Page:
Tesla Resisted Investigation into Massive Copper Thefts over Fear of ‘PR Hit’

Tesla CEO Elon Musk unveils the new Tesla factory in Fremont, Calif., Wednesday, Oct. 27, 2010. The new Tesla factory is the former NUMMI plant. (AP Photo/Paul Sakuma)
AP Photo/Paul Sakuma

A new report alleges that staff at Tesla’s Gigafactory in Nevada refused to cooperate with an investigation into massive copper thefts from the factory due to CEO Elon Musk’s worries about a “PR hit.”

The Reno Gazette-Journal reports that Tesla staff were uncooperative when dealing with deputies from the Story County Sheriff’s Department as law enforcement attempted to investigate reports of stolen copper at the company’s Nevada Gigafactory. The Gazette-Journal reports that according to the Sheriff’s Department report from June 12, 2018, security workers refused to cooperate with the investigation due to fear of the company’s CEO Elon Musk who they believed would be angered by negative publicity.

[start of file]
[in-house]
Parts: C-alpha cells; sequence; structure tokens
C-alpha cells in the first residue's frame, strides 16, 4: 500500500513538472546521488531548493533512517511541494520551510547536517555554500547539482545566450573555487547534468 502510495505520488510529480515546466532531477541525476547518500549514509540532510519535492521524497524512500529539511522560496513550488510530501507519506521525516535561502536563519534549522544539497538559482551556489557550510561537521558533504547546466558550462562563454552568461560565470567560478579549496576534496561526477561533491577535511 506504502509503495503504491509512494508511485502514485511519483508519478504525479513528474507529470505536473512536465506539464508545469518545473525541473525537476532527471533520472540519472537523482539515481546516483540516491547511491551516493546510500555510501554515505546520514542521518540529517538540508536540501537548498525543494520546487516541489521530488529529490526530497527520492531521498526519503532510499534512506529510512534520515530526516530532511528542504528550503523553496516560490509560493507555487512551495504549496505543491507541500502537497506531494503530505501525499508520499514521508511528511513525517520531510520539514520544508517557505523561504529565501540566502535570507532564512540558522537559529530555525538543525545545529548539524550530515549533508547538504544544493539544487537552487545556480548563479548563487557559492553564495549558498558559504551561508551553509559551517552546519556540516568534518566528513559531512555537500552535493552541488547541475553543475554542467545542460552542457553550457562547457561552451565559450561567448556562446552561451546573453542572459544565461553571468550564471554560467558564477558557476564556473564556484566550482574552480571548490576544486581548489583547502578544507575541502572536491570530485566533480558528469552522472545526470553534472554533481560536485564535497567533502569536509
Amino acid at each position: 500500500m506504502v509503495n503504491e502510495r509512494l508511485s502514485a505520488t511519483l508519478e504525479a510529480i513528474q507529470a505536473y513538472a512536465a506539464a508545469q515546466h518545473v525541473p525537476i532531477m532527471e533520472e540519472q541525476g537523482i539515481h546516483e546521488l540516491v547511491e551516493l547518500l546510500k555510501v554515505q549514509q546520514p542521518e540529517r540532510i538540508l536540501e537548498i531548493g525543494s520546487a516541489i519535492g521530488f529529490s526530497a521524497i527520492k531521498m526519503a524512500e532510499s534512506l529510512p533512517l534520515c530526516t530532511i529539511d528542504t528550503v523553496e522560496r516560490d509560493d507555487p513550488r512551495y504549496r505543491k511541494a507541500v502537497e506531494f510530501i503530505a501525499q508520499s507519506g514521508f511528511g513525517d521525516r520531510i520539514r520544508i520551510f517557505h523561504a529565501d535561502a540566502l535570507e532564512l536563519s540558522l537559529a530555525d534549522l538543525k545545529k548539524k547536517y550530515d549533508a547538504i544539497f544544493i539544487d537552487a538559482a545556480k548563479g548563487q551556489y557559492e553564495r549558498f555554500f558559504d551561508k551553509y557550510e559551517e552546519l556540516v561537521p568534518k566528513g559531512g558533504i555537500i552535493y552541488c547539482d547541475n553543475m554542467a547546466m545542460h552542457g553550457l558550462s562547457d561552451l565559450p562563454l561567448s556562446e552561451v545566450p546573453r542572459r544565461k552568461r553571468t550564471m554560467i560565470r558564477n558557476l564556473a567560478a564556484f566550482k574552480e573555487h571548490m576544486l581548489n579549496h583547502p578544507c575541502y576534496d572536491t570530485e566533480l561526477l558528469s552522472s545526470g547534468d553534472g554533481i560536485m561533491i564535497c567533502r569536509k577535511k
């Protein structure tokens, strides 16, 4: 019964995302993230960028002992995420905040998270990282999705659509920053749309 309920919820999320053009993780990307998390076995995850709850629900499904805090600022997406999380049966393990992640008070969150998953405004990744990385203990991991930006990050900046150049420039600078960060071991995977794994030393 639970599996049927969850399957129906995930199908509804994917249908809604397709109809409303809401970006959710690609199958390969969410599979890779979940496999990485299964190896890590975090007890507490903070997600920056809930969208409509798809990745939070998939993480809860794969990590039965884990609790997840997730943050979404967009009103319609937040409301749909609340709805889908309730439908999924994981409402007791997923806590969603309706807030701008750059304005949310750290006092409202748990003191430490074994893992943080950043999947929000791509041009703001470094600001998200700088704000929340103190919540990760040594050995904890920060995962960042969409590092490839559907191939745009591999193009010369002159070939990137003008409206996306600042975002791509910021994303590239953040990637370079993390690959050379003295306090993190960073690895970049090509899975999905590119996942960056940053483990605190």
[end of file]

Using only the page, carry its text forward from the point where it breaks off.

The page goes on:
The report corroborates statements from former workers who allege that officials at the factory were indifferent, or hostile, towards any efforts to prevent problems at the Gigafactory if it could possibly result in negative publicity for Tesla. The report was filed by Deputy Brandon Azevedo and states that Tesla’s security refused to share information about a subject during the investigation into a report of copper wire stolen from the factory.

Azevedo wrote in the report: “ … we were advised that this incident had reached Elon Musk himself. In fear of the ‘PR hit’ this incident could make, Tesla advised that they will not release any hard copies,” of information related to the subject. The report also states that Tesla’s security knew electrical contractor and witness to the theft Lynn Thompson was fired after reporting the crime to authorities.

The report states that this isn’t the first time that authorities reported widespread theft at the Gigfactory and saw resistance from company officials during investigations. Storey County Sheriff Gerald Antinoro told the Journal: “Those are the types of things that would make things very difficult for us to investigate. We can’t investigate something on their property if they are not willing to cooperate with us.”

Read the full report in the Reno Gazette-Journal here.

Lucas Nolan is a reporter for Breitbart News covering issues of free speech and online censorship. Follow him on Twitter @LucasNolan or email him at lnolan@breitbart.com


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